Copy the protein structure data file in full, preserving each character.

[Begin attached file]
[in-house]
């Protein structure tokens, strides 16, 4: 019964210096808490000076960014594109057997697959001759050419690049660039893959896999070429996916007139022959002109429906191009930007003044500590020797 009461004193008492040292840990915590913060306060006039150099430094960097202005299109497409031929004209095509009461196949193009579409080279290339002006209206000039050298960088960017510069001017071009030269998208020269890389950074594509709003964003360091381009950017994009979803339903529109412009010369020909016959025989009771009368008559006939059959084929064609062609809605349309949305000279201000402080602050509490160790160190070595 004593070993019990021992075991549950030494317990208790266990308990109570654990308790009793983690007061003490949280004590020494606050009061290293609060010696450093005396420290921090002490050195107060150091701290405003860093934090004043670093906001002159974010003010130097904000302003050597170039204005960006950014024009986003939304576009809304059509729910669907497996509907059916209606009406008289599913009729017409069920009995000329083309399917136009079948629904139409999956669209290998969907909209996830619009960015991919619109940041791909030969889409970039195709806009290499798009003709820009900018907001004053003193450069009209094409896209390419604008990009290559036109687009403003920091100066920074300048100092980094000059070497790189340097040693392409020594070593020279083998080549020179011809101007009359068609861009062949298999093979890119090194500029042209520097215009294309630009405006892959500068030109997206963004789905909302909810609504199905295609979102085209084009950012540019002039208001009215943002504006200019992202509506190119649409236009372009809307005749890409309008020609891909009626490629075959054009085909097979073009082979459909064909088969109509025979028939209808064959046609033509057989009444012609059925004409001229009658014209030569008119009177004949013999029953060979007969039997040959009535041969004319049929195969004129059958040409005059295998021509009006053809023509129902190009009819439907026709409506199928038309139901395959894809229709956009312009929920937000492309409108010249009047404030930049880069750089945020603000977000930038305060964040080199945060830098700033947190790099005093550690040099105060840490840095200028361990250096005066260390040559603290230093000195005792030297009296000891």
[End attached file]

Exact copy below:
[in-house]
């Protein structure tokens, strides 16, 4: 019964210096808490000076960014594109057997697959001759050419690049660039893959896999070429996916007139022959002109429906191009930007003044500590020797 009461004193008492040292840990915590913060306060006039150099430094960097202005299109497409031929004209095509009461196949193009579409080279290339002006209206000039050298960088960017510069001017071009030269998208020269890389950074594509709003964003360091381009950017994009979803339903529109412009010369020909016959025989009771009368008559006939059959084929064609062609809605349309949305000279201000402080602050509490160790160190070595 004593070993019990021992075991549950030494317990208790266990308990109570654990308790009793983690007061003490949280004590020494606050009061290293609060010696450093005396420290921090002490050195107060150091701290405003860093934090004043670093906001002159974010003010130097904000302003050597170039204005960006950014024009986003939304576009809304059509729910669907497996509907059916209606009406008289599913009729017409069920009995000329083309399917136009079948629904139409999956669209290998969907909209996830619009960015991919619109940041791909030969889409970039195709806009290499798009003709820009900018907001004053003193450069009209094409896209390419604008990009290559036109687009403003920091100066920074300048100092980094000059070497790189340097040693392409020594070593020279083998080549020179011809101007009359068609861009062949298999093979890119090194500029042209520097215009294309630009405006892959500068030109997206963004789905909302909810609504199905295609979102085209084009950012540019002039208001009215943002504006200019992202509506190119649409236009372009809307005749890409309008020609891909009626490629075959054009085909097979073009082979459909064909088969109509025979028939209808064959046609033509057989009444012609059925004409001229009658014209030569008119009177004949013999029953060979007969039997040959009535041969004319049929195969004129059958040409005059295998021509009006053809023509129902190009009819439907026709409506199928038309139901395959894809229709956009312009929920937000492309409108010249009047404030930049880069750089945020603000977000930038305060964040080199945060830098700033947190790099005093550690040099105060840490840095200028361990250096005066260390040559603290230093000195005792030297009296000891």